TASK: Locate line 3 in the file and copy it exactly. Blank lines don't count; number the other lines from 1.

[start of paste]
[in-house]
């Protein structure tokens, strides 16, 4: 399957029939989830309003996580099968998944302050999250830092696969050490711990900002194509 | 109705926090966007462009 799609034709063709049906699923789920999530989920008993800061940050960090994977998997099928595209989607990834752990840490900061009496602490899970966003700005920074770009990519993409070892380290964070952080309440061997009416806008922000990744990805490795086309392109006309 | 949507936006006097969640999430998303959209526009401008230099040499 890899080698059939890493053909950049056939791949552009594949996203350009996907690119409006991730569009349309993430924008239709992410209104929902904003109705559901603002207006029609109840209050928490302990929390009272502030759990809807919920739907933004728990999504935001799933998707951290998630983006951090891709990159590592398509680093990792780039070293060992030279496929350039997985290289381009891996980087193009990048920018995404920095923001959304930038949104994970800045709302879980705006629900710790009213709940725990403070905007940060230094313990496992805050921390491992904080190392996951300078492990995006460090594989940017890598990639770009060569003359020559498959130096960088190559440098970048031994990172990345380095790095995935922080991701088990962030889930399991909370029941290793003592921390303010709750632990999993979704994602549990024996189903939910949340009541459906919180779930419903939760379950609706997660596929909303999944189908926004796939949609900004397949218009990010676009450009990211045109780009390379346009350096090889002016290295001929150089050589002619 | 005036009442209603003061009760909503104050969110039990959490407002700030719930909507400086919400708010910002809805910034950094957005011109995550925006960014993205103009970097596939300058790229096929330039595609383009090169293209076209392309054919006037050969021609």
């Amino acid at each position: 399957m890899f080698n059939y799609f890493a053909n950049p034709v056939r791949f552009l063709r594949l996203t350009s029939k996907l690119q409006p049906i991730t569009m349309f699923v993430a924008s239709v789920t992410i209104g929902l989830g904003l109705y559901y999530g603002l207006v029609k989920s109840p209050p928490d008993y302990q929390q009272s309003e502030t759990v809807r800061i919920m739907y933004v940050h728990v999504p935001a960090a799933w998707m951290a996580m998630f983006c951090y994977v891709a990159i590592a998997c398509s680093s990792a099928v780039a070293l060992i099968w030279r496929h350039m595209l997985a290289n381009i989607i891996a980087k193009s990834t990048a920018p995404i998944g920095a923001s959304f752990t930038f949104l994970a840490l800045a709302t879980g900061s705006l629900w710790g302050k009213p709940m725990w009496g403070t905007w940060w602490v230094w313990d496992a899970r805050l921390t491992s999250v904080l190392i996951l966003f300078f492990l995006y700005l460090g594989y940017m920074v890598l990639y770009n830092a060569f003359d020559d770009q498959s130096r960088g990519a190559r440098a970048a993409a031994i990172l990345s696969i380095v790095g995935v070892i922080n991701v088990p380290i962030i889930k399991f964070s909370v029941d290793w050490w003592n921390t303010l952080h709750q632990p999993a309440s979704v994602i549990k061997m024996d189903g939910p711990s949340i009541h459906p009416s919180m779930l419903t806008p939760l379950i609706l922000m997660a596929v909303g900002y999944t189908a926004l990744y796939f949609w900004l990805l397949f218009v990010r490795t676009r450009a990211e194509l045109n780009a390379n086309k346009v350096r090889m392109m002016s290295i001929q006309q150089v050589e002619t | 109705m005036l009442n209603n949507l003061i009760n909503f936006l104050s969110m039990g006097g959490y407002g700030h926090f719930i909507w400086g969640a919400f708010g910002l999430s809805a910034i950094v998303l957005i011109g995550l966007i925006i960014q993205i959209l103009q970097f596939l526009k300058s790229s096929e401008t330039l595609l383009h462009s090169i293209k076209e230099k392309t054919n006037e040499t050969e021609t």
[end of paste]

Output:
């Amino acid at each position: 399957m890899f080698n059939y799609f890493a053909n950049p034709v056939r791949f552009l063709r594949l996203t350009s029939k996907l690119q409006p049906i991730t569009m349309f699923v993430a924008s239709v789920t992410i209104g929902l989830g904003l109705y559901y999530g603002l207006v029609k989920s109840p209050p928490d008993y302990q929390q009272s309003e502030t759990v809807r800061i919920m739907y933004v940050h728990v999504p935001a960090a799933w998707m951290a996580m998630f983006c951090y994977v891709a990159i590592a998997c398509s680093s990792a099928v780039a070293l060992i099968w030279r496929h350039m595209l997985a290289n381009i989607i891996a980087k193009s990834t990048a920018p995404i998944g920095a923001s959304f752990t930038f949104l994970a840490l800045a709302t879980g900061s705006l629900w710790g302050k009213p709940m725990w009496g403070t905007w940060w602490v230094w313990d496992a899970r805050l921390t491992s999250v904080l190392i996951l966003f300078f492990l995006y700005l460090g594989y940017m920074v890598l990639y770009n830092a060569f003359d020559d770009q498959s130096r960088g990519a190559r440098a970048a993409a031994i990172l990345s696969i380095v790095g995935v070892i922080n991701v088990p380290i962030i889930k399991f964070s909370v029941d290793w050490w003592n921390t303010l952080h709750q632990p999993a309440s979704v994602i549990k061997m024996d189903g939910p711990s949340i009541h459906p009416s919180m779930l419903t806008p939760l379950i609706l922000m997660a596929v909303g900002y999944t189908a926004l990744y796939f949609w900004l990805l397949f218009v990010r490795t676009r450009a990211e194509l045109n780009a390379n086309k346009v350096r090889m392109m002016s290295i001929q006309q150089v050589e002619t | 109705m005036l009442n209603n949507l003061i009760n909503f936006l104050s969110m039990g006097g959490y407002g700030h926090f719930i909507w400086g969640a919400f708010g910002l999430s809805a910034i950094v998303l957005i011109g995550l966007i925006i960014q993205i959209l103009q970097f596939l526009k300058s790229s096929e401008t330039l595609l383009h462009s090169i293209k076209e230099k392309t054919n006037e040499t050969e021609t």